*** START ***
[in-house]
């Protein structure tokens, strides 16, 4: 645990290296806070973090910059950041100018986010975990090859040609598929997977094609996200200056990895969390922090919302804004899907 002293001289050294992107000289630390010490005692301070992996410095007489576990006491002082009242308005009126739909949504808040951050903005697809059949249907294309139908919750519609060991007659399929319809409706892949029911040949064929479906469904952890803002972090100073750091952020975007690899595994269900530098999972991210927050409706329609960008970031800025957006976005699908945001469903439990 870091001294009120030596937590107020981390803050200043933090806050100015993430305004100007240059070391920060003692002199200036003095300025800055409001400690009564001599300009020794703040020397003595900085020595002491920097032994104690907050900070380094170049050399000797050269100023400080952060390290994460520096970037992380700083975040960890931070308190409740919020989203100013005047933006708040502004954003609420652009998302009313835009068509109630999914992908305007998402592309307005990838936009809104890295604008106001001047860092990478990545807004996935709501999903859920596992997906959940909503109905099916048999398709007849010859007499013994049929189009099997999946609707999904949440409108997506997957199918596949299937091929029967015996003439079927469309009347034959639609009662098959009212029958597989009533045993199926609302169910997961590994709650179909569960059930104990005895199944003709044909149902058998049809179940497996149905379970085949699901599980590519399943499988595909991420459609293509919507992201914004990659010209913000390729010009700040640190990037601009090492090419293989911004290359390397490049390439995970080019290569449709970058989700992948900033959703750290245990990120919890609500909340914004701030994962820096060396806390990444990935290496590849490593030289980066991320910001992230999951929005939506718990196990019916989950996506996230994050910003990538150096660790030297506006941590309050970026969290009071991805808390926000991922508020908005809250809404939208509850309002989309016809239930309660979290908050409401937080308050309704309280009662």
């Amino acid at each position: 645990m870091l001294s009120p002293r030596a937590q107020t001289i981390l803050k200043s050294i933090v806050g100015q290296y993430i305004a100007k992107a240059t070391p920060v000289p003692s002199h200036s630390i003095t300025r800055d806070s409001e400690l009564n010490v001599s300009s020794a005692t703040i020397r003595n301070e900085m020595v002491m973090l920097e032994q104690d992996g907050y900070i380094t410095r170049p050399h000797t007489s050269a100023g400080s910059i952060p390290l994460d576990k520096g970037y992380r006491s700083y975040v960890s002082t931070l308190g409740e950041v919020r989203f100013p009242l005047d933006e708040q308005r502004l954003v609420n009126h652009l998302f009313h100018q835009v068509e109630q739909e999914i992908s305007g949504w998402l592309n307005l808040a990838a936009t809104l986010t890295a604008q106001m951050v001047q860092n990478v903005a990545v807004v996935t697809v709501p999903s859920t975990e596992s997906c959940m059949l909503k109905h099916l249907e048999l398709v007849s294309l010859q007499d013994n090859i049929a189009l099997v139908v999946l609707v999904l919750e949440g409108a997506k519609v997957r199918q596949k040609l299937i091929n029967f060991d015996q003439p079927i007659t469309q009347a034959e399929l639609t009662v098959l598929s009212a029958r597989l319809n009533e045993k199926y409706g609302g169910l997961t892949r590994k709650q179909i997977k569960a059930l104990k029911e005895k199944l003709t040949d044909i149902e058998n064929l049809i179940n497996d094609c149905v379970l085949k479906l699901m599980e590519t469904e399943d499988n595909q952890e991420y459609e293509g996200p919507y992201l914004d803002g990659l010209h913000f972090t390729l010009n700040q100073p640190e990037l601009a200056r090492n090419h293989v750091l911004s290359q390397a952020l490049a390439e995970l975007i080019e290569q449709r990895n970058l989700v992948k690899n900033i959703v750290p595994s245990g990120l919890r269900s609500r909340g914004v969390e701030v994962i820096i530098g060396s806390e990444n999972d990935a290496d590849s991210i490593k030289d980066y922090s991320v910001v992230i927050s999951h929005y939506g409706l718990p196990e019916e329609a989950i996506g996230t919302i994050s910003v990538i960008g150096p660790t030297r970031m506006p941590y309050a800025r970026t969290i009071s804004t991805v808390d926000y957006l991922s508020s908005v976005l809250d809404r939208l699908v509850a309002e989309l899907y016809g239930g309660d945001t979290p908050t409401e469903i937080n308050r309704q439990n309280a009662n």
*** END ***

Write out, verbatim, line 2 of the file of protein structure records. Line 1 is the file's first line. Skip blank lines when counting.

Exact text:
């Protein structure tokens, strides 16, 4: 645990290296806070973090910059950041100018986010975990090859040609598929997977094609996200200056990895969390922090919302804004899907 002293001289050294992107000289630390010490005692301070992996410095007489576990006491002082009242308005009126739909949504808040951050903005697809059949249907294309139908919750519609060991007659399929319809409706892949029911040949064929479906469904952890803002972090100073750091952020975007690899595994269900530098999972991210927050409706329609960008970031800025957006976005699908945001469903439990 870091001294009120030596937590107020981390803050200043933090806050100015993430305004100007240059070391920060003692002199200036003095300025800055409001400690009564001599300009020794703040020397003595900085020595002491920097032994104690907050900070380094170049050399000797050269100023400080952060390290994460520096970037992380700083975040960890931070308190409740919020989203100013005047933006708040502004954003609420652009998302009313835009068509109630999914992908305007998402592309307005990838936009809104890295604008106001001047860092990478990545807004996935709501999903859920596992997906959940909503109905099916048999398709007849010859007499013994049929189009099997999946609707999904949440409108997506997957199918596949299937091929029967015996003439079927469309009347034959639609009662098959009212029958597989009533045993199926609302169910997961590994709650179909569960059930104990005895199944003709044909149902058998049809179940497996149905379970085949699901599980590519399943499988595909991420459609293509919507992201914004990659010209913000390729010009700040640190990037601009090492090419293989911004290359390397490049390439995970080019290569449709970058989700992948900033959703750290245990990120919890609500909340914004701030994962820096060396806390990444990935290496590849490593030289980066991320910001992230999951929005939506718990196990019916989950996506996230994050910003990538150096660790030297506006941590309050970026969290009071991805808390926000991922508020908005809250809404939208509850309002989309016809239930309660979290908050409401937080308050309704309280009662």